Ladies and gentlemen, let’s get back to the 1800s and the Oakland Female Seminary in Hillsboro.

The seminary started in 1839 at the old Presbyterian Church, which was located at the Y intersection in Hillsboro at current day U.S. 50 and state Route 124, and in the mid-1850s moved to a new facility that was built between Main and West Walnut at Oak Street.

In 1935, a writer named Marjorie Reed penned an article that took up an entire page of a Dayton newspaper entitled “History in those Highland County hills.” In the article, she discussed, among other things, early education in the area, but she digressed for a moment to detail eight “laws” young ladies at the Oakland Female Seminary boardinghouse were expected to live by in those days.

Marjorie wrote, “Let me pause in my chronology account of the development of Hillsboro long enough to quote for your amusement eight ‘laws’ which I have read of the few remaining copies of the ‘boardinghouse’ rules of the Oakland Female Seminary. I am sure you will mentally jump the gap of more than 100 years, and compare them with college rules today. We sometimes wonder if the 18-year-old miss of the present-day college, with her ‘it’s clever to get by’ attitude, could even state eight rules laid down by authorities.”

Well, in 2022 we have to mentally jump the gap of nearly 200 years. Without further eloquence, here are the rules/laws:

No. 1: Be punctual in rising and retiring, at prayers and at meals – and all other things. One minute lost will be tardiness.

No. 2: Be economical, waste no paper or pens, take care of your books, spend no money uselessly. Keep an account of all the money you pay out, to show your parents. Use your things, and do not borrow or lend, bonnets, shawls or any thing else.

No. 3: Never be rude or boisterous, always remember you are a lady.

No. 4: Take care of your health, keep your feet dry, eat no green fruit, pencils or chalks: do not scare or tickle each other.

No. 5: Go not into each other’s rooms, nor into the kitchen. Leave the dining room as soon as you rise from the table.

No. 6: As you are away from home, it will not be proper to receive any attention, directly or indirectly, from young men, or to correspond with them, or to send or receive messages or presents. No visiting or parties or novel reading can be allowed.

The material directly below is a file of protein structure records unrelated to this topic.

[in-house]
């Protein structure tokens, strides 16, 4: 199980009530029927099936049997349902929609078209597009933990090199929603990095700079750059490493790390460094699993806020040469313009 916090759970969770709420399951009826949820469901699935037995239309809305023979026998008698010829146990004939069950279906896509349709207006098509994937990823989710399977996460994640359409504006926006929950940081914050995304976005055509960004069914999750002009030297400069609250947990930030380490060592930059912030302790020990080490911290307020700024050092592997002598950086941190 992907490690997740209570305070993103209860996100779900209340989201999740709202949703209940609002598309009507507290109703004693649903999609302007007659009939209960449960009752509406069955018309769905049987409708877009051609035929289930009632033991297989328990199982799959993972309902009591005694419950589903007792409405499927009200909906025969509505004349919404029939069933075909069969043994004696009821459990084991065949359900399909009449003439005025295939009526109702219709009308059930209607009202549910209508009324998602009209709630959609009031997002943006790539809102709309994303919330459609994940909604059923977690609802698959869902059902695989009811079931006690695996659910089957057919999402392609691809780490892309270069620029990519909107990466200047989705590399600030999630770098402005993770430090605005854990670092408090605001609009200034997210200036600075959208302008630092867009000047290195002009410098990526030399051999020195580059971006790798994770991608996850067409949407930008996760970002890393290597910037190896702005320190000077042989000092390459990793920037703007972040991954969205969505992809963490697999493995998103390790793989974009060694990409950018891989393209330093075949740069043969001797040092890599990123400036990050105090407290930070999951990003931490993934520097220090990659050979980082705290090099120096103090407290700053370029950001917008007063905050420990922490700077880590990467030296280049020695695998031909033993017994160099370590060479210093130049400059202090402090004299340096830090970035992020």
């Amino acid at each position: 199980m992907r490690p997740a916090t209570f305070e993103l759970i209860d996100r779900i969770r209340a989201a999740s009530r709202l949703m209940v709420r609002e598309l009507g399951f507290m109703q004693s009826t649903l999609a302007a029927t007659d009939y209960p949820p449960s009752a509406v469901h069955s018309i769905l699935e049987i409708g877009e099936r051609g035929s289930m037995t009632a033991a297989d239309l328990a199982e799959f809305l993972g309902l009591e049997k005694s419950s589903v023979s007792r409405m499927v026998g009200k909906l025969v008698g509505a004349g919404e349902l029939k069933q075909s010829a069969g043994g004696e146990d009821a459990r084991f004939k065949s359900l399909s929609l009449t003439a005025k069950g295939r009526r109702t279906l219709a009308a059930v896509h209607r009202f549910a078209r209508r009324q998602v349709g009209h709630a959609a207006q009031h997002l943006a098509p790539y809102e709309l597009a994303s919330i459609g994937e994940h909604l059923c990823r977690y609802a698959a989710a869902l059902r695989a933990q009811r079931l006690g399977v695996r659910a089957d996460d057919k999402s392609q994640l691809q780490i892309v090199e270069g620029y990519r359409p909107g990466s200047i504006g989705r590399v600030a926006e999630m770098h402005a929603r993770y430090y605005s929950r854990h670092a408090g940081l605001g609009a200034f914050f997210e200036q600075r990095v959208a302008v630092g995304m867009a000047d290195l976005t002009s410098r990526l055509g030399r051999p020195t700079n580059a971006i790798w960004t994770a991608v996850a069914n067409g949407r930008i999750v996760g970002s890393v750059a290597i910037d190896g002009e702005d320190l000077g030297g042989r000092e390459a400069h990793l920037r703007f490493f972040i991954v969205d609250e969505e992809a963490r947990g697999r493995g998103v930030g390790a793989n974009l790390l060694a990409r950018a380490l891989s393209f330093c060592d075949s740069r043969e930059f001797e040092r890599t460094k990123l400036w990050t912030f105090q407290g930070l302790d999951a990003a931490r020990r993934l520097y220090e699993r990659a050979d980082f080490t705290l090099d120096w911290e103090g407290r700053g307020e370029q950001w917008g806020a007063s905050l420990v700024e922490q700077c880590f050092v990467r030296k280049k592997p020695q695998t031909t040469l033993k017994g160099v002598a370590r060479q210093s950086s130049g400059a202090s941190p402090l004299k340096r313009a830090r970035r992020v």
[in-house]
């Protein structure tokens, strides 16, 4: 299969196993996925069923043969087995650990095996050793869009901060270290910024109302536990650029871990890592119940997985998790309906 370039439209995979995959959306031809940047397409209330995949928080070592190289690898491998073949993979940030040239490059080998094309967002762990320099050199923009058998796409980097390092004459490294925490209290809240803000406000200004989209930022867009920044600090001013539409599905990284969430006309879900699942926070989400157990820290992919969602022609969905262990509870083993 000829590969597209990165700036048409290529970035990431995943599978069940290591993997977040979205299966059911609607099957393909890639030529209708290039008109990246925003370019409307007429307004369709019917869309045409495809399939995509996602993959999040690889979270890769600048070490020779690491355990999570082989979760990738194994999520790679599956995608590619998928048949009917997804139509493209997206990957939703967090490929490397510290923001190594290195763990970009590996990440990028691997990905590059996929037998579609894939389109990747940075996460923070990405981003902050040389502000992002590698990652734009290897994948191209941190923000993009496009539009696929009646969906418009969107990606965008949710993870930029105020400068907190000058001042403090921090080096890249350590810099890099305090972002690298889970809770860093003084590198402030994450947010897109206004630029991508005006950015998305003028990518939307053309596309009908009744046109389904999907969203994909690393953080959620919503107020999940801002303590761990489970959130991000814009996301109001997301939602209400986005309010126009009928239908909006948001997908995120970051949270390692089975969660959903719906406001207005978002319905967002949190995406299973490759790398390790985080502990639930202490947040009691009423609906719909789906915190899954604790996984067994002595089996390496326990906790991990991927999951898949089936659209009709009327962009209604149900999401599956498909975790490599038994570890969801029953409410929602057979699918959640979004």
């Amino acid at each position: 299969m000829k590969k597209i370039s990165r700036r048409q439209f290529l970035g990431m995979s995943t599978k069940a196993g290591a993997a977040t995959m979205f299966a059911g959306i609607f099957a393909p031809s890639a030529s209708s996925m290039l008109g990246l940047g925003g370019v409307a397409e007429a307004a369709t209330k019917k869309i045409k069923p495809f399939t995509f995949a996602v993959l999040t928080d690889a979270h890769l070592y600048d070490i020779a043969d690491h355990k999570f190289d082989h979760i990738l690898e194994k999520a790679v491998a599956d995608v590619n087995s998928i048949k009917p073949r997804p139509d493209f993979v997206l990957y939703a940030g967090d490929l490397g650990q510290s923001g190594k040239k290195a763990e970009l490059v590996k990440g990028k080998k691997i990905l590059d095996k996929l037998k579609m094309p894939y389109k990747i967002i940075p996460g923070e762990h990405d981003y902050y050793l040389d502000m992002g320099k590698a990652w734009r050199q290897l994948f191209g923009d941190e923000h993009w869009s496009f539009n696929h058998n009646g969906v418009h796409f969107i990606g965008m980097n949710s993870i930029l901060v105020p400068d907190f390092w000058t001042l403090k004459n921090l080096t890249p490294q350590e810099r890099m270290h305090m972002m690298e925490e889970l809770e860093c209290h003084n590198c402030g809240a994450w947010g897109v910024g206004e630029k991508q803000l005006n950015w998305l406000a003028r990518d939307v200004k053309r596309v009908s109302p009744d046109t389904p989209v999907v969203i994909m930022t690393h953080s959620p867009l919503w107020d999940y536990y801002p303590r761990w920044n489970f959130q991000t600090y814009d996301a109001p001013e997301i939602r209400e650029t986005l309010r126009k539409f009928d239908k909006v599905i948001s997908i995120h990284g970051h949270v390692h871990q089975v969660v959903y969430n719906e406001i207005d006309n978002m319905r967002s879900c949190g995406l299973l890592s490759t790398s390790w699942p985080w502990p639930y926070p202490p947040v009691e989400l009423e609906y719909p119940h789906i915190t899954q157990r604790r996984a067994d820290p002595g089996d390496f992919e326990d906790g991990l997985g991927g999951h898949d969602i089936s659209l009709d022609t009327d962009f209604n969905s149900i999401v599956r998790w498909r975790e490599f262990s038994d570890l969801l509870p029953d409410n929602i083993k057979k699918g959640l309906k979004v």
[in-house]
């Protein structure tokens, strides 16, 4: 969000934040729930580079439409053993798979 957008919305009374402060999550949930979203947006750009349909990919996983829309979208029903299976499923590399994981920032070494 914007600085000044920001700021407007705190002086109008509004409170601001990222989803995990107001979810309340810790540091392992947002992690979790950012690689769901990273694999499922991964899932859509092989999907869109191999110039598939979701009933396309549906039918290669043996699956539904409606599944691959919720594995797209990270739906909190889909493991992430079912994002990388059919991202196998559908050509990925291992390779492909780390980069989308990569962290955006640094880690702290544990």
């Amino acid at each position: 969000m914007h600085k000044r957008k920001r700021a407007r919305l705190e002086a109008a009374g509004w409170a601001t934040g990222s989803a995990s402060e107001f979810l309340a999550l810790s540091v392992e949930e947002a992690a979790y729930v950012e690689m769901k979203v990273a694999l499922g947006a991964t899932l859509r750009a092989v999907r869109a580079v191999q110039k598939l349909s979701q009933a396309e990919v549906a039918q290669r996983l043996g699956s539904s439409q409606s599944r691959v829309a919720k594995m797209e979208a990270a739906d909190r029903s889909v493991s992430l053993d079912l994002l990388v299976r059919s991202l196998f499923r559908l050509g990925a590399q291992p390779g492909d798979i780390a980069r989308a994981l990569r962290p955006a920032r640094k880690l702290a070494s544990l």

No. 7: Attend Sabbath school and preaching on Sunday. Read your Bible and religious books, and refrain from ordinary amusements and studies for the day.

And No. 8: Have a place for everything, a time for everything, and do everything at the time. You will receive 10 merit marks each day – and a demerit for each violation. Young ladies are not allowed to buy anything at the stores, unless they have the money to pay for it.

Marjorie followed up the rules by writing, “It is a far step from that old educational institution to the magnificent new structure nearing completion in Hillsboro, a high school modern in every detail, though linked with the dim past through its fascinating lines of architecture. Erected at a cost of $175,000, it will be a lasting testimonial to educational progress in Hillsboro – a town set among the hills, as its name suggests, and one whose many imposing homes bespeak their inheritance of high educational standards.”

Of course, Marjorie was talking about the construction of the “old” new high school, which turned out not to be “a lasting testimonial” inasmuch as it didn’t last 100 years (closer to 75) and was torn down more than a decade ago in 2009.

Let’s pause for now, and we’ll continue next time. But in the meantime, don’t eat any pencils or chalk – or tickle or scare anyone.

Steve Roush is vice chairman of the Highland County Historical Society Board of Trustees, a board member of the Highland District Hospital Foundation, a vice president of an international media company and a columnist and contributing writer for The Highland County Press. He can be reached by email at [email protected]